The civilians were pursued by regime forces, with a major tank assault being reported on the nearby town of Jisr al-Shughour and surrounding villages. Both sides in the conflict suffered significant casualties, with 44 rebels and 24 soldiers being killed in clashes both in Idlib and the city of Homs, scene of the uprising’s bloodiest pro-regime offensive last month.

Mr Annan’s mission was never going to achieve instantaneous results, but the scale of the violence that accompanied his first visit to Damascus -- the most high-profile by any foreign official -- will discourage even his most ardent supporters.

Buoyed by a string of battlefield victories, in particular the subjugation of the Baba Amr district of Homs, Mr Assad showed little inclination either to rein in his forces or to begin negotiations with the opposition.

While saying he would support “any honest effort” at international mediation, the Syrian president insisted that a political solution was impossible as long as “terrorist groups” -- his term for the rebels -- threatened the country.

Mr Annan, one of the world’s most experienced conflict negotiators, said he would not be deterred despite his failure to make any headway.

“It’s going to be tough,” he said. “It’s going to be difficult; but we have to have hope. The situation is so bad and so dangerous that all of us cannot afford to fail.”

Complicating his efforts, the former secretary general appears to enjoy little confidence from either side in the conflict with the main opposition group signalling its outrage at his calls for all parties to end violence and begin negotiations.

“Negotiations can never take place between the victim and torturer,” the Syrian National Council said in a statement. “Assad and his entourage must step down as a condition before starting any serious negotiations.”

But in a significant policy shift, Arab League ministers distanced themselves from previous calls for regime change following a meeting in Cairo with Sergei Lavrov, the Russian foreign minister. In an effort to win Moscow’s backing for a draft United Nations Security Council resolution, the League backed a Russian proposal that rejected foreign intervention and called on all sides to end the violence.

But in a sign of how far Russia’s stock in the Middle East has fallen because of its support for the Assad regime, Mr Lavrov faced a withering lecture from his Saudi counterpart Prince Saud al-Faisal.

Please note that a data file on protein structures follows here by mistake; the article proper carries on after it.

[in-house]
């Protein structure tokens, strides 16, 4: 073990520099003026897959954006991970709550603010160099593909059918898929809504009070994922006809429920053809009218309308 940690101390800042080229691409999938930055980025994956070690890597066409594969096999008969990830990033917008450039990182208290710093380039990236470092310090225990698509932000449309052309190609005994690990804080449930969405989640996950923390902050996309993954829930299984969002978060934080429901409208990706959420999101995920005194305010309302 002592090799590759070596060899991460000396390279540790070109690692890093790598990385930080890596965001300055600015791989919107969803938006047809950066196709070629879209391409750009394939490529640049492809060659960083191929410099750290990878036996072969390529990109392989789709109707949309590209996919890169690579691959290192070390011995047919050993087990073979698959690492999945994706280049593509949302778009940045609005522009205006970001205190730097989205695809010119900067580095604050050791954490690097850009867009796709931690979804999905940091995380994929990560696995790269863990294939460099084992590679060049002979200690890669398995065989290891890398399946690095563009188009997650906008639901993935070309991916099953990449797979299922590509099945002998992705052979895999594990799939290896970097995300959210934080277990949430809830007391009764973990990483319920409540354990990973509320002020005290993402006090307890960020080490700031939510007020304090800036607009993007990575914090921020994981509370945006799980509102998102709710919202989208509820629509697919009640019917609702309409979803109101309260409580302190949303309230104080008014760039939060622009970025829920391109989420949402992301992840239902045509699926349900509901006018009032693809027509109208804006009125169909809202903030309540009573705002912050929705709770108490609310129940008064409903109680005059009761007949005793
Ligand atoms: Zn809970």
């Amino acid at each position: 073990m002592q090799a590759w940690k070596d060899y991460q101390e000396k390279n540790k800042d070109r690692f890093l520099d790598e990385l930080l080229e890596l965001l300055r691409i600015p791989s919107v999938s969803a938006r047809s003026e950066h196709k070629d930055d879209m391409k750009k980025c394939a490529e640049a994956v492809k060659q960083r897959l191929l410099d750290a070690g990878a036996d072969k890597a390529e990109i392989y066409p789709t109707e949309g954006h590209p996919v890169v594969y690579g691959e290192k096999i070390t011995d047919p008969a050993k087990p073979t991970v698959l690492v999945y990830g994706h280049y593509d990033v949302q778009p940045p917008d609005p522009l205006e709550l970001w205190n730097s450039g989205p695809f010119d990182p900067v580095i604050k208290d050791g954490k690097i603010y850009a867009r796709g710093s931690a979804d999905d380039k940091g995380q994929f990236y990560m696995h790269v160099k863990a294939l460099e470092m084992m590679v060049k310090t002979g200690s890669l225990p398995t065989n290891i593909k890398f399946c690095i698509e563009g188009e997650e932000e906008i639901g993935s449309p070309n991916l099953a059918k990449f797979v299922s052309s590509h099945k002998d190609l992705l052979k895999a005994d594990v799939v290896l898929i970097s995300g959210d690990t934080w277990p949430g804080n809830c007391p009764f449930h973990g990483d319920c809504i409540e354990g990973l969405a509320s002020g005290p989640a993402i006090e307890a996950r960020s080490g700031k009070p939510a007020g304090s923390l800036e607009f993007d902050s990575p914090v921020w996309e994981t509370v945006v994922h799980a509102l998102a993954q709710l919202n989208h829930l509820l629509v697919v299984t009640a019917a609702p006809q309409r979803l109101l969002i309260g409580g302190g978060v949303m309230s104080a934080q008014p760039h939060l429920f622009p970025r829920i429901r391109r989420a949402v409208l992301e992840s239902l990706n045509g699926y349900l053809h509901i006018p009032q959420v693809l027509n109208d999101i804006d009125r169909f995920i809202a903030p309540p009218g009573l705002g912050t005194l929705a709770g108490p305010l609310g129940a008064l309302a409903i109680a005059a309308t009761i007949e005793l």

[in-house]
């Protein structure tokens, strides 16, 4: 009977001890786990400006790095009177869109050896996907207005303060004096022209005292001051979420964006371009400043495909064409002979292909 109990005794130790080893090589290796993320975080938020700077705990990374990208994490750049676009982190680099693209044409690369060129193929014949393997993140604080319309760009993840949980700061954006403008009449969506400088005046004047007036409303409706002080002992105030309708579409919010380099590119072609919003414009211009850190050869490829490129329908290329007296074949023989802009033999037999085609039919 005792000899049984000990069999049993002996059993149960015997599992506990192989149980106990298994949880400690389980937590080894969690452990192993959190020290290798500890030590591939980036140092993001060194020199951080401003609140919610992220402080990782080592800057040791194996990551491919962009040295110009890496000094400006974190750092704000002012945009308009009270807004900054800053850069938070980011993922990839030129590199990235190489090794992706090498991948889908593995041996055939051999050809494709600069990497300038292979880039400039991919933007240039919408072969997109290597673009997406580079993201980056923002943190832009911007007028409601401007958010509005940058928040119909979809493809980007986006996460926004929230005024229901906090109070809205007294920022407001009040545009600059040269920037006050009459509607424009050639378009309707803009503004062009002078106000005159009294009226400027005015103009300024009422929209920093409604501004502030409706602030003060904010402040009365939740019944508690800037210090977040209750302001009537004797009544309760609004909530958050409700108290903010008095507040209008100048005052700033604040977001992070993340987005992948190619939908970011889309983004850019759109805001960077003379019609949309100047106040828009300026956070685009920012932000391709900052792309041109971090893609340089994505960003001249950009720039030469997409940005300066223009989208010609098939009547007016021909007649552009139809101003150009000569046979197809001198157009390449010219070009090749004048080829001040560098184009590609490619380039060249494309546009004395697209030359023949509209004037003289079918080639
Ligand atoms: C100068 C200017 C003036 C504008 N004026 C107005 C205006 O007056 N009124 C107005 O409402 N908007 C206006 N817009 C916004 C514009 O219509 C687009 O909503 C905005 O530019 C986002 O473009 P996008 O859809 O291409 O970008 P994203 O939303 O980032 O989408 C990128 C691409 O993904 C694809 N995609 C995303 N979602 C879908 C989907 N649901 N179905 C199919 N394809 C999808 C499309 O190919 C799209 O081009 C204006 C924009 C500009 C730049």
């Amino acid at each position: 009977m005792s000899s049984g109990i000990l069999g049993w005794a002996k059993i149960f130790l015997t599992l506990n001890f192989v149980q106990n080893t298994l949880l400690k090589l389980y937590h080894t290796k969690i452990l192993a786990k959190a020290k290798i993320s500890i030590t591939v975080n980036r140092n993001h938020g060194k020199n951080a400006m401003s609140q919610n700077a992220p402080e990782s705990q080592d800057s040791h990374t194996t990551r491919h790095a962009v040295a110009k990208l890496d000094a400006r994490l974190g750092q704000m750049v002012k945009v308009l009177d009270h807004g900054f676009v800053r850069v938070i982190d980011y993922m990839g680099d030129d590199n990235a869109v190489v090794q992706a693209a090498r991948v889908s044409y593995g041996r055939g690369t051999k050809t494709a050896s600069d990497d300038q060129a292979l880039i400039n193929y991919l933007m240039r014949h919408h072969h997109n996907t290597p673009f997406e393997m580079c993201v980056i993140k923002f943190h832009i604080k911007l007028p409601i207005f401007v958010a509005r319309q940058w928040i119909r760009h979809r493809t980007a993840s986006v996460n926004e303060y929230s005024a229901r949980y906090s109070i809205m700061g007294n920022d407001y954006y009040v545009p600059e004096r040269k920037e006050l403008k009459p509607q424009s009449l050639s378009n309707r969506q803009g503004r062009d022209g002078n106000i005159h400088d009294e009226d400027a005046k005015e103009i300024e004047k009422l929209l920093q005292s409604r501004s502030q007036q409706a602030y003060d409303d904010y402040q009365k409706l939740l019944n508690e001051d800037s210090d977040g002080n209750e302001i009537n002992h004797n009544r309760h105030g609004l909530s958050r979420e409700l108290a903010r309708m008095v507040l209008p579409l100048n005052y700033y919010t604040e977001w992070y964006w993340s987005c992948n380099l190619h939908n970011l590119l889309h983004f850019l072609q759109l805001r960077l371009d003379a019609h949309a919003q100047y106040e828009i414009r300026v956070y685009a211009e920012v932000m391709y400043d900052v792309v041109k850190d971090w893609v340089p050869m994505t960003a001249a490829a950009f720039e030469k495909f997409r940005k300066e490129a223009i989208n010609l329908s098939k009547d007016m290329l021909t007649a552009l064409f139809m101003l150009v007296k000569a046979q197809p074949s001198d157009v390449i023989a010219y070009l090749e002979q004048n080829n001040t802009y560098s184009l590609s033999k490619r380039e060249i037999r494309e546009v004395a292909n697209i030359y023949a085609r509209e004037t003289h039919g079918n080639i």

“We must stop issuing hollow resolutions and taking spineless positions,” Prince Saud said. “The position of those countries which thwarted UN Security Council resolutions and voted against the resolution of the General Assembly gave the Syrian regime a licence to extend its brutal practices against the Syrian people.”

Russia, along with China, has twice vetoed Security Council resolutions condemning the Assad regime. William Hague, the Foreign Secretary, has convened a meeting of the Council on Monday when efforts to win Russian backing for a watered-down resolution calling for both sides to end violence and grant access for humanitarian aid.

Russia has demanded revisions to the draft, but there are signs that its support for Mr Assad, one of Moscow’s most important arms clients, is wavering. Russia’s respected Kommersant newspaper quoted a senior Kremlin source as saying that the Syrian leader has only “a ten per cent chance” of surviving in power.

The Syrian army has been unable to inflict a decisive blow against the rebels. Its recent victories mask the fact that it is only capturing towns that it retook in offensives last year, when parts of Homs, Idlib and Jisr al-Shughour were supposedly pacified, only to once again fall under rebel control.

At the same time, the pace of defections, though still slow, is increasing, with a deputy minister and two generals all deserting Mr Assad in the last week alone.